xt7sf7667733 https://exploreuk.uky.edu/dips/xt7sf7667733/data/mets.xml The Kentucky Kernel Kentucky -- Lexington The Kentucky Kernel 2002-10-30 Earlier Titles: Idea of University of Kentucky, The State College Cadet newspapers  English   Contact the Special Collections Research Center for information regarding rights and use of this collection. The Kentucky Kernel  The Kentucky Kernel, October 30, 2002 text The Kentucky Kernel, October 30, 2002 2002 2002-10-30 2020 true xt7sf7667733 section xt7sf7667733 UK goliers are driving for tournament wins I PAGE 3




October 30, 2002


New game creates
, fans and toes I 6


Celebrating 31 yers oi indeendence

http: www.ltylternel.com


Provost named, process criticized

Controversy: Acting Provost Mike Nietzel will fill the post permanently.
though critic says the search committee bypassed criteria in the search process

By Rebecca Neal

Acting Provost Mike Nietzel was named
provost at the UK Board of Trustees meeting
Tuesday Questions have already been raised
about the legitimacy of his selection.

The provost serves as the chief academic
officer and oversees the deans of the universi-
ty‘s colleges and academic student affairs such
as the library system. International Affairs
and the Graduate School.

While top administrators laud Nietzel for

his work as the second-incommand under
President Lee Todd. at least one faculty mem-
ber voiced concerns about Nietzel‘s selection.

“I‘m disappointed not with the person.
but with the process." said Jeff Dembo. the
chair of the University Senate.

Dembo said he felt the search committee
had violated criteria made at previous meet-
ings. He said he was disappointed that no can-
didates were brought to tour campus and meet
with faculty. staff and students an act he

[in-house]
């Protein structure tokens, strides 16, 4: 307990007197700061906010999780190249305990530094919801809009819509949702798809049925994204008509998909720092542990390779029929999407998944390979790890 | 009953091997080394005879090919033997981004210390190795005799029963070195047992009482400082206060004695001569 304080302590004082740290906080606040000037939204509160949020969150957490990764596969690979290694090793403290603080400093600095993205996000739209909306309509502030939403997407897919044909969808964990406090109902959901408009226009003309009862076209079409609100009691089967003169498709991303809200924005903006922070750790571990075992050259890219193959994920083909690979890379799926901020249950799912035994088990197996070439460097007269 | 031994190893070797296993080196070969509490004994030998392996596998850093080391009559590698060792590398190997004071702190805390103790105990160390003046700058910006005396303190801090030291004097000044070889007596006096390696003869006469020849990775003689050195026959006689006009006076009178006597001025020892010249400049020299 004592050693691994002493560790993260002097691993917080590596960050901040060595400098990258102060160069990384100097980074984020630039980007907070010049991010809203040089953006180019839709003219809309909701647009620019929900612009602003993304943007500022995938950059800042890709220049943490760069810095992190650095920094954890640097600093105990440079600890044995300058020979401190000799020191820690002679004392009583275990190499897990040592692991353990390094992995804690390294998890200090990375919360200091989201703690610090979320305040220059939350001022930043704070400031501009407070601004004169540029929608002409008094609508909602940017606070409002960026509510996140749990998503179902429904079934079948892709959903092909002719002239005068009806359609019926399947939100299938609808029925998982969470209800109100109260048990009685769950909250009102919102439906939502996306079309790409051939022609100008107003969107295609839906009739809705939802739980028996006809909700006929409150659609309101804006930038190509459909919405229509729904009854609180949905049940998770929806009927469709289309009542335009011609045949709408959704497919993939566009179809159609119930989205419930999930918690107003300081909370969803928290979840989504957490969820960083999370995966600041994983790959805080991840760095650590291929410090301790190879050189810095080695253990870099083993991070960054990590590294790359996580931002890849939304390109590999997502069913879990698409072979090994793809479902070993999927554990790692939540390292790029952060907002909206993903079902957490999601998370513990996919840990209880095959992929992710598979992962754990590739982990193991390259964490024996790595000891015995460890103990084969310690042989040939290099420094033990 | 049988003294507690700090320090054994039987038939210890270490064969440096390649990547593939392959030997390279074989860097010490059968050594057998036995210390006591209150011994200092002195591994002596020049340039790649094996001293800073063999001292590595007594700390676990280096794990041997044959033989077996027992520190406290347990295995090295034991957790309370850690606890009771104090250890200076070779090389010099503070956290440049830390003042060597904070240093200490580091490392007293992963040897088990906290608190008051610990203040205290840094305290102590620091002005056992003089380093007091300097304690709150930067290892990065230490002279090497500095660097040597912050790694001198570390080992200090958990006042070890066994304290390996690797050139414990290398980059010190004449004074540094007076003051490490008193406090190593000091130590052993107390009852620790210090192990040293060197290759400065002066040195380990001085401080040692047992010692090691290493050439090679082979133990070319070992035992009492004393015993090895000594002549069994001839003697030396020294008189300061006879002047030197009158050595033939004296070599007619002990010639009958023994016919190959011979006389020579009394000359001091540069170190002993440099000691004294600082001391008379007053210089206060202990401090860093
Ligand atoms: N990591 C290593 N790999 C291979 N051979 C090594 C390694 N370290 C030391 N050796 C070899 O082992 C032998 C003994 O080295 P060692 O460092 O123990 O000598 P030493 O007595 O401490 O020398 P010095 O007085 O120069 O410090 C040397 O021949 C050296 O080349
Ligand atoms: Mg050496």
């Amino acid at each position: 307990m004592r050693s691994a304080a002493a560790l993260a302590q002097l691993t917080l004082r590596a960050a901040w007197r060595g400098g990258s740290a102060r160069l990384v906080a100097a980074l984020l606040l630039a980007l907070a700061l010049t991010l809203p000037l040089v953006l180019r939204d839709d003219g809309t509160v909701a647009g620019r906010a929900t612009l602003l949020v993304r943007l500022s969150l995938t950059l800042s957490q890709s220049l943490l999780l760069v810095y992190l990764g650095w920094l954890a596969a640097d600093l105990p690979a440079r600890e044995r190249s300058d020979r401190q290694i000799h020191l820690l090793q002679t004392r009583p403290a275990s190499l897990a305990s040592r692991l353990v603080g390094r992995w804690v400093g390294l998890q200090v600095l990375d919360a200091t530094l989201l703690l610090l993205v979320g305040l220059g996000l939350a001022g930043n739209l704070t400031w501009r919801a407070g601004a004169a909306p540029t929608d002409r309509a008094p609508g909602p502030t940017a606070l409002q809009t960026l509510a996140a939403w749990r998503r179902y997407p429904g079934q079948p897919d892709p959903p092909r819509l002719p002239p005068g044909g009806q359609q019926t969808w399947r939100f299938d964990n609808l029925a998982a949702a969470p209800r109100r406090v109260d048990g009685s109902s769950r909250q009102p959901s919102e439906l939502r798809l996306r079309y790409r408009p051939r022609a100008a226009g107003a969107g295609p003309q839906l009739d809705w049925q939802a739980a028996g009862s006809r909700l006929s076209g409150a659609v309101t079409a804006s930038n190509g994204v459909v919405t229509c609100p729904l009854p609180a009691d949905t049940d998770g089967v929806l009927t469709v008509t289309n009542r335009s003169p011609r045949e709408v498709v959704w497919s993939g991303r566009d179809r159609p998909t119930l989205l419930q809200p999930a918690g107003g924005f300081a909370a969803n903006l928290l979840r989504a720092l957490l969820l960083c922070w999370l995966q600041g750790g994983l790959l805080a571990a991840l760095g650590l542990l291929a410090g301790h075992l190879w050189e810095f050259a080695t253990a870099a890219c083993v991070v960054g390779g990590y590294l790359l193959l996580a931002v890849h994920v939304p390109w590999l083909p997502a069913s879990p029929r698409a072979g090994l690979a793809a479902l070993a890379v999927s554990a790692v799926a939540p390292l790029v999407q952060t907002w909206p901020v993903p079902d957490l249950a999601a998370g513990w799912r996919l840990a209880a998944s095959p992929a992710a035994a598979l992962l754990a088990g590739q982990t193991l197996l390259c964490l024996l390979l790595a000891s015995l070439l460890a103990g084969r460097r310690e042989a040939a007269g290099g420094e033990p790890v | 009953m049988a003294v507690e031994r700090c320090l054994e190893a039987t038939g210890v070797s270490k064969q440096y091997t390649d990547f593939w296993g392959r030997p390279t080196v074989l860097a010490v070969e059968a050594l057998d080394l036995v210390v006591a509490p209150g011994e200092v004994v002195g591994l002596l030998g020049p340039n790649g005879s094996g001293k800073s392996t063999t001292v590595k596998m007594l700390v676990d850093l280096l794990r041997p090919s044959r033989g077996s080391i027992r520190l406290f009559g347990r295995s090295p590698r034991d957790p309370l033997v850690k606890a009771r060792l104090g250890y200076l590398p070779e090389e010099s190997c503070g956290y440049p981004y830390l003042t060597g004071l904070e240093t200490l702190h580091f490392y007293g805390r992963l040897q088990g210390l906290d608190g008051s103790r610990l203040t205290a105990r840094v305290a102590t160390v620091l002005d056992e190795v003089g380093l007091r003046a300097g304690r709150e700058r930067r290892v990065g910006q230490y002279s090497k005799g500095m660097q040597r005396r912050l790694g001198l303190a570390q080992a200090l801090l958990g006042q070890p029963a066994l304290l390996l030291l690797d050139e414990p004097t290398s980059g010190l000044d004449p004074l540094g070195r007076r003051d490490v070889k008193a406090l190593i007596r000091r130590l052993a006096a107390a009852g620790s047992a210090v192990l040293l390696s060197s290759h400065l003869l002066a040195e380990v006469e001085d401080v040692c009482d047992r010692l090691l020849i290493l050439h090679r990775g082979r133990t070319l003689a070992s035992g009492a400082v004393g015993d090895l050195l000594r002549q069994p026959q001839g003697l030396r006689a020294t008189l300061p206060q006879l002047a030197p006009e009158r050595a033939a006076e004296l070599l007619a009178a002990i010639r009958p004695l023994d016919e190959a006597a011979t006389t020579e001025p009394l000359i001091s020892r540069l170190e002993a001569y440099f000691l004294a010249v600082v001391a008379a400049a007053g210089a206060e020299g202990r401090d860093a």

said contradicted guidelines set at search com-
mittee meetings.

Todd said that no candidates visited UK
but that visits might not have changed Nief
zel's appointment.

“We still could have had the same result.
regardless.“ Todd said.

N ietzel. who was appointed by Todd when
the provost position was created in July 2001.
originally said he was not interested in apply—
ing for the permanent position. then declared
his candidacy in the spring. N ietzel was the
dean of the Graduate School before being
named acting provost.

At the meeting Tuesday Todd said Nietzel
has served UK well as acting provost.

“Nietzel has the experience and proven
leadership for this position." he said.

After the appointment was approved. N iet-

zel thanked Todd.

“He took a risk on me.
and I'm glad he gave me this
chance again." Nietzel said.

Some professors were
pleased with Nietzel‘s ap-

“I‘m delighted to hear
about his apmintment. and I
think he will make a terrific
provost." said Patricia Coop-
er. a history and women‘s
studies professor.

However. Dembo said he
felt the committee had made
misleading statements and had not followed

See PROVOST on 2



A day in the life

Campaigning: Interns on opposite sides of Lexington’s mayoral race
contribute time and energy, find excitement in politics


Board of Trustees
names research VP,
approves new college

Changes: Baldwin says UK has potential for growth
through research; College of Design to be formed

By Rebecca ileal




Winning ways
Jennifer Spalding, a political science senior and intern tor Teresa
Isaac, places a campaign sign In a supporter's yard.

Lights, camera, action: Intern says she blew